Monday, August 29, 2005
Jeans Genius Gives Pinoys the Perfect Fit
Jeans Genius Gives Pinoys the Perfect Fit
First posted 11:17am (Mla time) Aug 28, 2005
By Blaise C. Gacoscos Inquirer
VIKTOR, a pricey local brand famous for custom-made jeans, has hit Manila—big time.
Showbiz royalty Aga Muhlach owns 22 pairs of Viktor jeans. TV personality Korina Sanchez is a convert, with 22 pairs. Sexy star Maui Taylor, an avid collector since the label was just new, has eight pairs. Actors Richard Gomez and John Estrada bought seven and six pairs, respectively. And banker Ding Pastrana is Viktor’s number one client with 40 pairs.
Viktor creator Victorino “Ino” Tablang Caluza, Jr., 27, explains why they’re snapping up his creations. “Viktor is not about having trendy or cutting-edge designs. It’s about fit. You can have it customized according to your body.”
This Saturday afternoon, I interview Ino in his Ortigas condominium. I’m interrupted by four separate knocks on the door. Two Chinese-looking teenagers with their friends show up for fitting. A young couple drops by to pick up their orders. A first-timer slips into her first Viktor jeans and says, “It’s nice!” A girl who accompanies her friend to the shop falls in love with Viktor pants adorned with Swarovski crystals, and ends up having her measurements taken.
“Being a jeans designer is about proper measurement, proper cut, proper density of fabric. You have to know all these,” says Ino. “When Korina ordered 22 pairs, for example, I had to have her fit every pair because each fabric, when cut, reacts differently to the body. Some fabrics are loose, others are tight. It’s the battle of the centimeters. My client will notice if I mistakenly adjusted half an inch in the crotch area.”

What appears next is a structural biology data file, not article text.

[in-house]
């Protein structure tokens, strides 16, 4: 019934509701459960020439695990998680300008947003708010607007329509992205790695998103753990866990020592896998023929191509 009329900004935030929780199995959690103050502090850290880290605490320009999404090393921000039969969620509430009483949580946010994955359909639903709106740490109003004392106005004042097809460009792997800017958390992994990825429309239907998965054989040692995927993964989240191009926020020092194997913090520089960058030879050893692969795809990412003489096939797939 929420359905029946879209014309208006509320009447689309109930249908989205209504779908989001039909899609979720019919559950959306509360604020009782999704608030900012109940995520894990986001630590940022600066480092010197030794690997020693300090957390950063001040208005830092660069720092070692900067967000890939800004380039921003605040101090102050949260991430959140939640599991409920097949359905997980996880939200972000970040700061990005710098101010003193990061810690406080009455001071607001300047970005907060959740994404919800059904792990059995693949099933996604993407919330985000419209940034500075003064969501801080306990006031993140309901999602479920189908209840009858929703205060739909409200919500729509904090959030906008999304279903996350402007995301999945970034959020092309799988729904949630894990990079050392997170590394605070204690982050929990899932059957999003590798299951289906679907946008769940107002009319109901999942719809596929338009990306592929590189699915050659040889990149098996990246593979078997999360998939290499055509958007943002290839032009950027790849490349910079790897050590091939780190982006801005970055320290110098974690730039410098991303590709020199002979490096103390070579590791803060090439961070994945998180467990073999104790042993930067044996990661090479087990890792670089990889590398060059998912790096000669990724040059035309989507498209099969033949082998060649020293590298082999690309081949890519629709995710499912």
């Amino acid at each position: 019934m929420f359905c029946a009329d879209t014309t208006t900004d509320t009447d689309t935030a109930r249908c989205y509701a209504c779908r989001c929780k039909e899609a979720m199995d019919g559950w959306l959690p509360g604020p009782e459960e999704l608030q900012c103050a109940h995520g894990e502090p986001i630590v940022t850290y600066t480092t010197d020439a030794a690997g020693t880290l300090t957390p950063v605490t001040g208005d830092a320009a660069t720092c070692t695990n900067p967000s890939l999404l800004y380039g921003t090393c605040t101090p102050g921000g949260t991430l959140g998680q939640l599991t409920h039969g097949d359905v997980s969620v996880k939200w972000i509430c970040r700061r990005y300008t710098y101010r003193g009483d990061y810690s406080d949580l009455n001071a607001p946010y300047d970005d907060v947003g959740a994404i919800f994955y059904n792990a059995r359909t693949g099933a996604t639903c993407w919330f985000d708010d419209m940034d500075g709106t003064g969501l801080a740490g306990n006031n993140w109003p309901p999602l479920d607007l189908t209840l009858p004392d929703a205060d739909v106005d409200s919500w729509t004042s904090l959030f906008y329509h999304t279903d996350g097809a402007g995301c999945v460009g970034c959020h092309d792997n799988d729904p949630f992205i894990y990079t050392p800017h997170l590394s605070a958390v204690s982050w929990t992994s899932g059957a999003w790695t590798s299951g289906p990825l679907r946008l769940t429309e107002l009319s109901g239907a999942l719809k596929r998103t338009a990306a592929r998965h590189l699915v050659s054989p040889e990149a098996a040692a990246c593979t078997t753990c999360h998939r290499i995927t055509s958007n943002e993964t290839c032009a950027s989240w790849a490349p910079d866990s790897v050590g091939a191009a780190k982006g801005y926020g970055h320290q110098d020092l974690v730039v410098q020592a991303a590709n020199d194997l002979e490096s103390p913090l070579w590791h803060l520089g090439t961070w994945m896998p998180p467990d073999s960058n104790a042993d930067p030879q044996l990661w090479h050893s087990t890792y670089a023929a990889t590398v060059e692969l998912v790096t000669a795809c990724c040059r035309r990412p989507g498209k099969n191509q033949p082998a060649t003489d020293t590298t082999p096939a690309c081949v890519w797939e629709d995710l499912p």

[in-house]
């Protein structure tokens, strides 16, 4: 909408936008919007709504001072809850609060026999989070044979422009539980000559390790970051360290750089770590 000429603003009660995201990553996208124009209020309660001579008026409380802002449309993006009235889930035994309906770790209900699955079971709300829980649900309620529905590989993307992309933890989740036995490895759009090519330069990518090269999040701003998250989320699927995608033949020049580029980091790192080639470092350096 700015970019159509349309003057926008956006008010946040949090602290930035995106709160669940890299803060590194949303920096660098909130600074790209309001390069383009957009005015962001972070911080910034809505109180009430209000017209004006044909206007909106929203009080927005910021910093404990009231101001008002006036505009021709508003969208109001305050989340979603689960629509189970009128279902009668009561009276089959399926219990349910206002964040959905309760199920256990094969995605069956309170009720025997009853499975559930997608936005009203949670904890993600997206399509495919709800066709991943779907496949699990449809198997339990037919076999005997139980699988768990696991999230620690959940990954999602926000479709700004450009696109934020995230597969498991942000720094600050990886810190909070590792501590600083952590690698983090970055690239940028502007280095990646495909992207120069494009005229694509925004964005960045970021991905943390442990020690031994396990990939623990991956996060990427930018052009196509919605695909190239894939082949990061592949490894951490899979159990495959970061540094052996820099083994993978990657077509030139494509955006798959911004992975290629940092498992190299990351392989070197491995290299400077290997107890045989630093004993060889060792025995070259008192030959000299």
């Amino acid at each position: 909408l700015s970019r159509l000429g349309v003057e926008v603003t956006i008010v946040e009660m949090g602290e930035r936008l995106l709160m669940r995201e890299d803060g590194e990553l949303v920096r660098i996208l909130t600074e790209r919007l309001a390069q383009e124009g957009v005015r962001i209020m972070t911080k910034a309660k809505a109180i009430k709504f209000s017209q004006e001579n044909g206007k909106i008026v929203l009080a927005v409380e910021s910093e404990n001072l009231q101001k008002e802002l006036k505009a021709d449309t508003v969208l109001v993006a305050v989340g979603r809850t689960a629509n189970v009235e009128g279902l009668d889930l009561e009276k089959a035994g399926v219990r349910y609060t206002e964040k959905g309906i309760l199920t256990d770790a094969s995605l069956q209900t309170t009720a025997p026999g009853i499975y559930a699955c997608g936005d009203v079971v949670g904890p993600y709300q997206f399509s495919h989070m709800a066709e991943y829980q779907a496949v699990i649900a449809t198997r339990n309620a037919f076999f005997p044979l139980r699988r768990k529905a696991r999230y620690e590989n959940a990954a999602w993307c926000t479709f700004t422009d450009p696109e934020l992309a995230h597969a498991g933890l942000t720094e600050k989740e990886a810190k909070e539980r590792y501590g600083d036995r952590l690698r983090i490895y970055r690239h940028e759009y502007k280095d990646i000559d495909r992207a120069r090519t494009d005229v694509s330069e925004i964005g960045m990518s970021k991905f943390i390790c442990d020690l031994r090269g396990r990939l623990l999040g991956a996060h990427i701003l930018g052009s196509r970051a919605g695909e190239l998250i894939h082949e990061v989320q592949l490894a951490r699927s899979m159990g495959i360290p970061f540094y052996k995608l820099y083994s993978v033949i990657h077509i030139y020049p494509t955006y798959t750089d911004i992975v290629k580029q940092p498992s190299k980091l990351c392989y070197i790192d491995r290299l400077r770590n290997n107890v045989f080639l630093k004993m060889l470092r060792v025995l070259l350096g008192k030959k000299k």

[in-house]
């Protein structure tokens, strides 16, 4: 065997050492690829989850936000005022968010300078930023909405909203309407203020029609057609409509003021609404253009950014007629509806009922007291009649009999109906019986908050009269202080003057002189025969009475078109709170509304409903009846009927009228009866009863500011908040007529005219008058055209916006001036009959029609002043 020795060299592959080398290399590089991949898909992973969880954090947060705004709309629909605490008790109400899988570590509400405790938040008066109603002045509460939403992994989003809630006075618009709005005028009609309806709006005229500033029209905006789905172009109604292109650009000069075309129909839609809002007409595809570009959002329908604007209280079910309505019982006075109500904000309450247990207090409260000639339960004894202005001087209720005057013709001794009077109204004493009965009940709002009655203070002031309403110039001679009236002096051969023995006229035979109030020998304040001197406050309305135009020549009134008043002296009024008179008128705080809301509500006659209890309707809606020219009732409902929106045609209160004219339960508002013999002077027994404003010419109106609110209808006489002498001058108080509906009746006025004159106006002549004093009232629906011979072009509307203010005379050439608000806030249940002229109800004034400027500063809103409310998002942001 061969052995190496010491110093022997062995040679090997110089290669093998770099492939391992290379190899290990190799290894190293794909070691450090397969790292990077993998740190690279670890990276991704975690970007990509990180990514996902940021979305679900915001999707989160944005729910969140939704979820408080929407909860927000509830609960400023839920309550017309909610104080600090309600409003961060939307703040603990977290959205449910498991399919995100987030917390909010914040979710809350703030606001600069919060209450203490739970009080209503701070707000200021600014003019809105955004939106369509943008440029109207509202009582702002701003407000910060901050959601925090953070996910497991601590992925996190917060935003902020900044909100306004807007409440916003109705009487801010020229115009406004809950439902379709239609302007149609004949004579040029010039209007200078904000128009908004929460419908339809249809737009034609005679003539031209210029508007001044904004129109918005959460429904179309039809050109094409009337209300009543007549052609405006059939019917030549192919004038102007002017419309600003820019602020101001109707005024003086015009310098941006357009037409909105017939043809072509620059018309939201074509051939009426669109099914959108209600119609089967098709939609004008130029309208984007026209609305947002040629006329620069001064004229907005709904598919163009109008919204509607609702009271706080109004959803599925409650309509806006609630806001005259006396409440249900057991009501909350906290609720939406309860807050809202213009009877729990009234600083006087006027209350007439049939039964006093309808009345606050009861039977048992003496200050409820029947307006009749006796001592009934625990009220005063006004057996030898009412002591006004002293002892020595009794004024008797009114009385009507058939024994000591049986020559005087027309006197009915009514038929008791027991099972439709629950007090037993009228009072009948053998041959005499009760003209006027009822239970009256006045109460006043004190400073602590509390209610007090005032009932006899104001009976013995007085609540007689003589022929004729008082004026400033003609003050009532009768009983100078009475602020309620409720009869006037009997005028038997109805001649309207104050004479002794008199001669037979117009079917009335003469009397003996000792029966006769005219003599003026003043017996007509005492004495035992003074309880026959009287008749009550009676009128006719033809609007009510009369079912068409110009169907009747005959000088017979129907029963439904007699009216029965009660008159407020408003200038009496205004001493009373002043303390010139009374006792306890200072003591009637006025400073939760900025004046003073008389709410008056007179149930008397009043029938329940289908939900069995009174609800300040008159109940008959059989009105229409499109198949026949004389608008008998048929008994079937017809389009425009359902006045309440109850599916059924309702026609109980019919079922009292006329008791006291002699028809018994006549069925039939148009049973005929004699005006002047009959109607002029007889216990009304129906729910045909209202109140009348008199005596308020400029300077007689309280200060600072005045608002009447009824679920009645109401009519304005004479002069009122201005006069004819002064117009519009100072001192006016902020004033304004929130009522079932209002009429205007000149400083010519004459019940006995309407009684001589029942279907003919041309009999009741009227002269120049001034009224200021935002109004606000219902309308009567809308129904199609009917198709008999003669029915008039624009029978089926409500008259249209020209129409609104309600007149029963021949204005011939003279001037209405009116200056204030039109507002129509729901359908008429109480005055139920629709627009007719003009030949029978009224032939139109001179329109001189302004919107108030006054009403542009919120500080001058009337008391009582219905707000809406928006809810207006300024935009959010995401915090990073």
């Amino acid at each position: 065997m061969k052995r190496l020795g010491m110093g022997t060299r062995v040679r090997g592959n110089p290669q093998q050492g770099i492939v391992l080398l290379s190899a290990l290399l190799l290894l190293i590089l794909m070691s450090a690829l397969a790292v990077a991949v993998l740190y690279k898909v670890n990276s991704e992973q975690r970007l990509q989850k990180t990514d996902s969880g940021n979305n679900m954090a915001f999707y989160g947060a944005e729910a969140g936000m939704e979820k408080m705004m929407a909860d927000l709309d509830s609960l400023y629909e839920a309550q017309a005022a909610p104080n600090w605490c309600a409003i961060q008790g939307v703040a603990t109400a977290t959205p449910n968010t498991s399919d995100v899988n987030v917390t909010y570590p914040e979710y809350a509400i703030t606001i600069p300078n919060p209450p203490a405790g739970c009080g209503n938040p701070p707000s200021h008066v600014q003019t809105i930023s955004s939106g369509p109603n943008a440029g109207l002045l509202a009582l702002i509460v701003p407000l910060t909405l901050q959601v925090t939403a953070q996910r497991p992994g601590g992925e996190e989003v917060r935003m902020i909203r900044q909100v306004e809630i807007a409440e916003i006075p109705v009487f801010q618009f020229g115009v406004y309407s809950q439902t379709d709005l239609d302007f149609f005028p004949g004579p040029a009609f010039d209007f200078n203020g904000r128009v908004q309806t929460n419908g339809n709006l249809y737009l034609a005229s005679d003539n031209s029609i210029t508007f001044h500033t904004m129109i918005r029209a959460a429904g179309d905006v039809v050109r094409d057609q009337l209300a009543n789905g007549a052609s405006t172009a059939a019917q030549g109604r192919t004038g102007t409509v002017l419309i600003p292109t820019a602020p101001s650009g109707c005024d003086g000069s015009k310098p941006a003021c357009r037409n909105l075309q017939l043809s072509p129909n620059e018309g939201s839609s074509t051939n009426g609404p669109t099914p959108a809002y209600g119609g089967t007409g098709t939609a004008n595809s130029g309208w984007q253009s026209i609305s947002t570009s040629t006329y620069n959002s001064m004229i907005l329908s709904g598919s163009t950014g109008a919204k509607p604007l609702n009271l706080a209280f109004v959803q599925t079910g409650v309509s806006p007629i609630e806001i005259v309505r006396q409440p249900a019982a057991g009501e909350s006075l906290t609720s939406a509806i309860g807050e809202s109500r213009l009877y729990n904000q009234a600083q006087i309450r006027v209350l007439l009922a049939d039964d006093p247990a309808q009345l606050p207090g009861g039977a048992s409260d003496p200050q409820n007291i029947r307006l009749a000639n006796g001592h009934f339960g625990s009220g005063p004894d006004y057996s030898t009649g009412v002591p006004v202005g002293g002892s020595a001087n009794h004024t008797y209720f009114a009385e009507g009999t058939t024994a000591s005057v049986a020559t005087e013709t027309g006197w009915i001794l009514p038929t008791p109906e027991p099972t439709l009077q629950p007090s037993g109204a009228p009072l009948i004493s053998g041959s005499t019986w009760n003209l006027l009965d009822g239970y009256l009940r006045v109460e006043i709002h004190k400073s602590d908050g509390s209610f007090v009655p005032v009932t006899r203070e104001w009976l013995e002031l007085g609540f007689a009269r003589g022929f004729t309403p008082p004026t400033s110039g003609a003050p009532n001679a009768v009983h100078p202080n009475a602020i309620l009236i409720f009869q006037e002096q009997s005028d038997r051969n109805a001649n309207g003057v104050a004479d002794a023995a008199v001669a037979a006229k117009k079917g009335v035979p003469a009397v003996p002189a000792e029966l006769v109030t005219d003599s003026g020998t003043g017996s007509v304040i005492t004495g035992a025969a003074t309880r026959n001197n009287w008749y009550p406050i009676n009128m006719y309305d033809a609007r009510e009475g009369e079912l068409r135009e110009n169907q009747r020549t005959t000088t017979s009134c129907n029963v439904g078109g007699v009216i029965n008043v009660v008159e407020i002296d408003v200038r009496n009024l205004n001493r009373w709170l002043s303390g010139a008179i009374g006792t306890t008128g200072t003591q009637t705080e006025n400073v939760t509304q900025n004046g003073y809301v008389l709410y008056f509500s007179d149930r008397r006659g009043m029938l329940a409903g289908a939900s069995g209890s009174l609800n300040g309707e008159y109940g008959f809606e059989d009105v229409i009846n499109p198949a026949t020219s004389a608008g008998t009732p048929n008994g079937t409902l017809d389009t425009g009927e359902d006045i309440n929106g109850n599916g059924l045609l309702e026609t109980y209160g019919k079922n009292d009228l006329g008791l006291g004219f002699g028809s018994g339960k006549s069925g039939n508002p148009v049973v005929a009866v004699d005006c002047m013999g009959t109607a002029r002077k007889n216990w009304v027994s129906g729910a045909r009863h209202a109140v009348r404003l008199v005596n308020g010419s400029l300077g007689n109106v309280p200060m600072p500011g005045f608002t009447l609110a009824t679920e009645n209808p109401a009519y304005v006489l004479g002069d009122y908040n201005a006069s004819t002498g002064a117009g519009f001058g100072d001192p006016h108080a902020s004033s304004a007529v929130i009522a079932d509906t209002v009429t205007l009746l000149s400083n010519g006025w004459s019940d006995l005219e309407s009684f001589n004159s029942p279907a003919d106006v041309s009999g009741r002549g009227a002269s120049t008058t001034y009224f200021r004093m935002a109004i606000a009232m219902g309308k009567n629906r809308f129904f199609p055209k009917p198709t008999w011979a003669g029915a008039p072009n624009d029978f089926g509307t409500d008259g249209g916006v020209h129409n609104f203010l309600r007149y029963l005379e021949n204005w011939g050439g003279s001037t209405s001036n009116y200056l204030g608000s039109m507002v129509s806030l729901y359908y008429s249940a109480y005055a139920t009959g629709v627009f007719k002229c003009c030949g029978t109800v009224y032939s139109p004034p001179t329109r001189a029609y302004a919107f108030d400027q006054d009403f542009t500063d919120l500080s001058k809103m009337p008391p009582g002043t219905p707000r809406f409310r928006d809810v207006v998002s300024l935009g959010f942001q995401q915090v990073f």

Interestingly, Ino got his start working on numbers of a different sort. A graduate of BS Mathematics, major in computer science, from the University of Sto. Tomas, Ino worked at The Fourth Dimension, Inc. as computer-aided design department manager for two years. “It was my first job. I molded my talent in graphic design there.” He still does graphic design today as creative consultant of Business Day, a fortnightly magazine published by Saffron Publishing, Inc.
In 1998, he worked overseas as art director of Stallion’s Records in Jeddah, Saudi Arabia, designing CD covers, posters and promotional materials. His contract was up for renewal after two years, but he chose to be transferred to Dubai. “Basically, I got fed up in Saudi—no entertainment, no night clubs, no theater, no arts.” He worked in the UAE for two months until he decided to come home.
On the side and unknown to many, Ino is also an artist, and has had three exhibits: “Steel Life” at the Hiraya Gallery, another at a gallery in Antwerp, Belgium, and “Nature works” at the RCBC Plaza. Upon returning home, he had a couple more jobs doing graphic and magazine design, but not content with the work, he entertained thoughts of putting up his own business—one that would be both enjoyable and profitable.
One day, Ino, a rabid Diesel jeans fan with two dozen pairs to his name, splurged yet again on three Diesels. The purchase, costing a total of P12,000, made him stop and think. “I realized that I was spending too much money on jeans. I told myself then, ‘This will be my last purchase in this store. After this, I will make my own jeans.’”
The following day, he did his research on the Internet, carefully studied his pairs and gathered reactions from his fashionista friends on what they liked about their jeans. After close to three months, Ino arrived at this conclusion: People weren’t too conscious of the brand and style, nor were they concerned about the price. The important thing was that the jeans would fit them to a T.